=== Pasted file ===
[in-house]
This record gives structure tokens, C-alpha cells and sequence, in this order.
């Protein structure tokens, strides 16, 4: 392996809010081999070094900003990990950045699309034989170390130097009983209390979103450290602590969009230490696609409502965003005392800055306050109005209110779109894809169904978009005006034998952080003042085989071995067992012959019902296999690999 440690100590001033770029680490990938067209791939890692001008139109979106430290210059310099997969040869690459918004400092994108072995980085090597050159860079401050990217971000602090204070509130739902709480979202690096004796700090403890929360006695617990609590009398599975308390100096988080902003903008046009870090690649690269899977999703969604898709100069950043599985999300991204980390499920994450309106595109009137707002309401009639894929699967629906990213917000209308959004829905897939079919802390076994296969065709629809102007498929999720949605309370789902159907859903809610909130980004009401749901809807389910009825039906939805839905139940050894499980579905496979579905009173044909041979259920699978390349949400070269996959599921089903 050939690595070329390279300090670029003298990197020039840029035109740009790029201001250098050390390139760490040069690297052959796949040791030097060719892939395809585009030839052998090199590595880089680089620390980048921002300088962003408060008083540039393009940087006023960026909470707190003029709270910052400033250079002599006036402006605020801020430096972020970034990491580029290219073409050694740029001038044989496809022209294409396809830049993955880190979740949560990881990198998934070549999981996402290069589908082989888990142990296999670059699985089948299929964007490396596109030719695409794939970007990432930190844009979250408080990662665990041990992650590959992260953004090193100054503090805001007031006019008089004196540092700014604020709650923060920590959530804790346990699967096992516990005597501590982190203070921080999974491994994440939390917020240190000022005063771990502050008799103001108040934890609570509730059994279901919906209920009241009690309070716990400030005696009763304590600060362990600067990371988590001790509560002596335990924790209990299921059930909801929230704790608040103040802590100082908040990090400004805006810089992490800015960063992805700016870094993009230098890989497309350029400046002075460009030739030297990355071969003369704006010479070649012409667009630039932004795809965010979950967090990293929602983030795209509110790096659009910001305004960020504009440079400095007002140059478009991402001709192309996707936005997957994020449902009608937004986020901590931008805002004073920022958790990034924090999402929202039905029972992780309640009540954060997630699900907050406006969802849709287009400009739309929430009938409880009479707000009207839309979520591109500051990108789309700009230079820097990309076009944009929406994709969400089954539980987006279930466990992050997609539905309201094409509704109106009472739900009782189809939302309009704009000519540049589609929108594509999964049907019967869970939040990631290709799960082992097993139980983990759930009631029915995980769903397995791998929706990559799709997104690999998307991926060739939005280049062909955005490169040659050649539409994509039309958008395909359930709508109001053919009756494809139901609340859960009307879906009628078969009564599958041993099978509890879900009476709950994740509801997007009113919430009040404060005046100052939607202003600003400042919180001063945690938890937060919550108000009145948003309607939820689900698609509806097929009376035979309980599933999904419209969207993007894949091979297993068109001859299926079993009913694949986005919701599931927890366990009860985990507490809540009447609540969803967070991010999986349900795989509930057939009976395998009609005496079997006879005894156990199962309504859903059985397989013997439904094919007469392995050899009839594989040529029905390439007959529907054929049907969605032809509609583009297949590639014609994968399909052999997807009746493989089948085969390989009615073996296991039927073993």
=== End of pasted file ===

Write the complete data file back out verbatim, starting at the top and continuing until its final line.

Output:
[in-house]
This record gives structure tokens, C-alpha cells and sequence, in this order.
């Protein structure tokens, strides 16, 4: 392996809010081999070094900003990990950045699309034989170390130097009983209390979103450290602590969009230490696609409502965003005392800055306050109005209110779109894809169904978009005006034998952080003042085989071995067992012959019902296999690999 440690100590001033770029680490990938067209791939890692001008139109979106430290210059310099997969040869690459918004400092994108072995980085090597050159860079401050990217971000602090204070509130739902709480979202690096004796700090403890929360006695617990609590009398599975308390100096988080902003903008046009870090690649690269899977999703969604898709100069950043599985999300991204980390499920994450309106595109009137707002309401009639894929699967629906990213917000209308959004829905897939079919802390076994296969065709629809102007498929999720949605309370789902159907859903809610909130980004009401749901809807389910009825039906939805839905139940050894499980579905496979579905009173044909041979259920699978390349949400070269996959599921089903 050939690595070329390279300090670029003298990197020039840029035109740009790029201001250098050390390139760490040069690297052959796949040791030097060719892939395809585009030839052998090199590595880089680089620390980048921002300088962003408060008083540039393009940087006023960026909470707190003029709270910052400033250079002599006036402006605020801020430096972020970034990491580029290219073409050694740029001038044989496809022209294409396809830049993955880190979740949560990881990198998934070549999981996402290069589908082989888990142990296999670059699985089948299929964007490396596109030719695409794939970007990432930190844009979250408080990662665990041990992650590959992260953004090193100054503090805001007031006019008089004196540092700014604020709650923060920590959530804790346990699967096992516990005597501590982190203070921080999974491994994440939390917020240190000022005063771990502050008799103001108040934890609570509730059994279901919906209920009241009690309070716990400030005696009763304590600060362990600067990371988590001790509560002596335990924790209990299921059930909801929230704790608040103040802590100082908040990090400004805006810089992490800015960063992805700016870094993009230098890989497309350029400046002075460009030739030297990355071969003369704006010479070649012409667009630039932004795809965010979950967090990293929602983030795209509110790096659009910001305004960020504009440079400095007002140059478009991402001709192309996707936005997957994020449902009608937004986020901590931008805002004073920022958790990034924090999402929202039905029972992780309640009540954060997630699900907050406006969802849709287009400009739309929430009938409880009479707000009207839309979520591109500051990108789309700009230079820097990309076009944009929406994709969400089954539980987006279930466990992050997609539905309201094409509704109106009472739900009782189809939302309009704009000519540049589609929108594509999964049907019967869970939040990631290709799960082992097993139980983990759930009631029915995980769903397995791998929706990559799709997104690999998307991926060739939005280049062909955005490169040659050649539409994509039309958008395909359930709508109001053919009756494809139901609340859960009307879906009628078969009564599958041993099978509890879900009476709950994740509801997007009113919430009040404060005046100052939607202003600003400042919180001063945690938890937060919550108000009145948003309607939820689900698609509806097929009376035979309980599933999904419209969207993007894949091979297993068109001859299926079993009913694949986005919701599931927890366990009860985990507490809540009447609540969803967070991010999986349900795989509930057939009976395998009609005496079997006879005894156990199962309504859903059985397989013997439904094919007469392995050899009839594989040529029905390439007959529907054929049907969605032809509609583009297949590639014609994968399909052999997807009746493989089948085969390989009615073996296991039927073993």